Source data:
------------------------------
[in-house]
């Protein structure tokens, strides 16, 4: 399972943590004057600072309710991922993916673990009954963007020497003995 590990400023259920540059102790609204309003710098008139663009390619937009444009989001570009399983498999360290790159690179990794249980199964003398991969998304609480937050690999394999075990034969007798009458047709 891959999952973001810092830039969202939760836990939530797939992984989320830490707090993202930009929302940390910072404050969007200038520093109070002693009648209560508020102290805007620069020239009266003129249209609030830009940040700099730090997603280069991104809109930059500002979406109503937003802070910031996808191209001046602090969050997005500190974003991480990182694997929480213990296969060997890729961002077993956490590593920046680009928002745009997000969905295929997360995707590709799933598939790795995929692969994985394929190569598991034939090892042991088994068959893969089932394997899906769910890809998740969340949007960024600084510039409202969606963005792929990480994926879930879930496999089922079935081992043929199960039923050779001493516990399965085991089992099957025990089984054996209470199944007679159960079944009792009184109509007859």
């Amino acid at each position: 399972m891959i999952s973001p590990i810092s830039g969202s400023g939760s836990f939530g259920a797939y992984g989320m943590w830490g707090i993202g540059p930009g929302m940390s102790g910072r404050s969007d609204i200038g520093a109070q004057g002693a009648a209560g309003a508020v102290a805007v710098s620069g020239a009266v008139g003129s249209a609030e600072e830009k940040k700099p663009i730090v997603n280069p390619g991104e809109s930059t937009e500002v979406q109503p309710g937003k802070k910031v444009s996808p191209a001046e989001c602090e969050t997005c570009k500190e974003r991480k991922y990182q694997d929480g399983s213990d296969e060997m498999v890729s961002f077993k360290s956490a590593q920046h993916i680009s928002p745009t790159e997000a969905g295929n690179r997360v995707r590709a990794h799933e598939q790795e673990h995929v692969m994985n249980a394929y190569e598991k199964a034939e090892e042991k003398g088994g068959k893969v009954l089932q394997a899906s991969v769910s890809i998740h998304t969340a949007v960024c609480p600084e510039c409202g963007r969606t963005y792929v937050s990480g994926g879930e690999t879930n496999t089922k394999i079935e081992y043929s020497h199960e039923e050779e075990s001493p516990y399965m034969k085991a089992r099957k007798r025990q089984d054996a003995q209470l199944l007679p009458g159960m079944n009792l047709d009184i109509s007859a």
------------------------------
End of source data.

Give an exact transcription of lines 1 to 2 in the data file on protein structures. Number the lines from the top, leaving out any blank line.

[in-house]
């Protein structure tokens, strides 16, 4: 399972943590004057600072309710991922993916673990009954963007020497003995 590990400023259920540059102790609204309003710098008139663009390619937009444009989001570009399983498999360290790159690179990794249980199964003398991969998304609480937050690999394999075990034969007798009458047709 891959999952973001810092830039969202939760836990939530797939992984989320830490707090993202930009929302940390910072404050969007200038520093109070002693009648209560508020102290805007620069020239009266003129249209609030830009940040700099730090997603280069991104809109930059500002979406109503937003802070910031996808191209001046602090969050997005500190974003991480990182694997929480213990296969060997890729961002077993956490590593920046680009928002745009997000969905295929997360995707590709799933598939790795995929692969994985394929190569598991034939090892042991088994068959893969089932394997899906769910890809998740969340949007960024600084510039409202969606963005792929990480994926879930879930496999089922079935081992043929199960039923050779001493516990399965085991089992099957025990089984054996209470199944007679159960079944009792009184109509007859």